I bought a self assemble HF trailer a few years ago.. 8*4 ft with the 12" wheels. Its rated for 1000 lbs or thereabouts and I tow it with my Dodge Neon. I have loaded it to 1200lbs (by accident, collecting rock and it was weighed in and out of the rock place). While as a professional engineer I could never condone such activity it shows the trailer is perfectly capable.

I would point out that we bought the trailer before we doubled the size of our house.. Next to the tractor it was probably the most useful tool we have!

Nothing wrong with those trailers... Thats a fair (and qualified opinion).. Oh they are also DOT approved..

Frank
« Last Edit: May 15, 2014, 11:25:13 AM by frankh »

S0VERE1GN

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Re: Trailer Buying Tips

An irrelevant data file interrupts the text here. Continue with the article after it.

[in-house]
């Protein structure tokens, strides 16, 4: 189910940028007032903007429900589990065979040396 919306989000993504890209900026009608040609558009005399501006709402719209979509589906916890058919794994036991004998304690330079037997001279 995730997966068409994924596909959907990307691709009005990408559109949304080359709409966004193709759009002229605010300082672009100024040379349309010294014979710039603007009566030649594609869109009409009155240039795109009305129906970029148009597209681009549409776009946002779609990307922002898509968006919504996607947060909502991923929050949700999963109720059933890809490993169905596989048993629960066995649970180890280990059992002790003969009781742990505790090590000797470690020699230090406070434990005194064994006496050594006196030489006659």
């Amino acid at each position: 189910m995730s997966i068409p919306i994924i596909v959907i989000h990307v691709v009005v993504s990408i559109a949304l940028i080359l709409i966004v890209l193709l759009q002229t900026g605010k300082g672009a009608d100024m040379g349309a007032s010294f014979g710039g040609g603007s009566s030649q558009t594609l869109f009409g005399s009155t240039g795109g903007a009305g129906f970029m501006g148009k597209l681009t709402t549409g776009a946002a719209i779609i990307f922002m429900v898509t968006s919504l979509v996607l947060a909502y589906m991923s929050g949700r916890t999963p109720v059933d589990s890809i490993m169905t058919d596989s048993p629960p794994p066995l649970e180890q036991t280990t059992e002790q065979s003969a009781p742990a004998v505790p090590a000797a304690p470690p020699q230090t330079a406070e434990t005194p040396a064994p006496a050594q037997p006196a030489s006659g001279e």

« Reply #8 on: May 15, 2014, 12:35:25 PM »
Morning Folks.

My wife and I neew to buy appliances for our new house. and we've found some great ones on Craigslist, one from a family member on one side of New England, and one on the other.

As Such, we want to buy a Trailer. I've had no luck with purchasing a small utility trailer on craigslist for the past 3 months, so does anyone have any tips on buying one retail? where to get one cheap?

The wife doesn't want to trust Harbor Freight's trailers. I suppose that's fair.

No its not fair at all.. Complete uninformed nonsense more like!!!!

I bought a self assemble HF trailer a few years ago.. 8*4 ft with the 12" wheels. Its rated for 1000 lbs or thereabouts and I tow it with my Dodge Neon. I have loaded it to 1200lbs (by accident, collecting rock and it was weighed in and out of the rock place). While as a professional engineer I could never condone such activity it shows the trailer is perfectly capable.

I would point out that we bought the trailer before we doubled the size of our house.. Next to the tractor it was probably the most useful tool we have!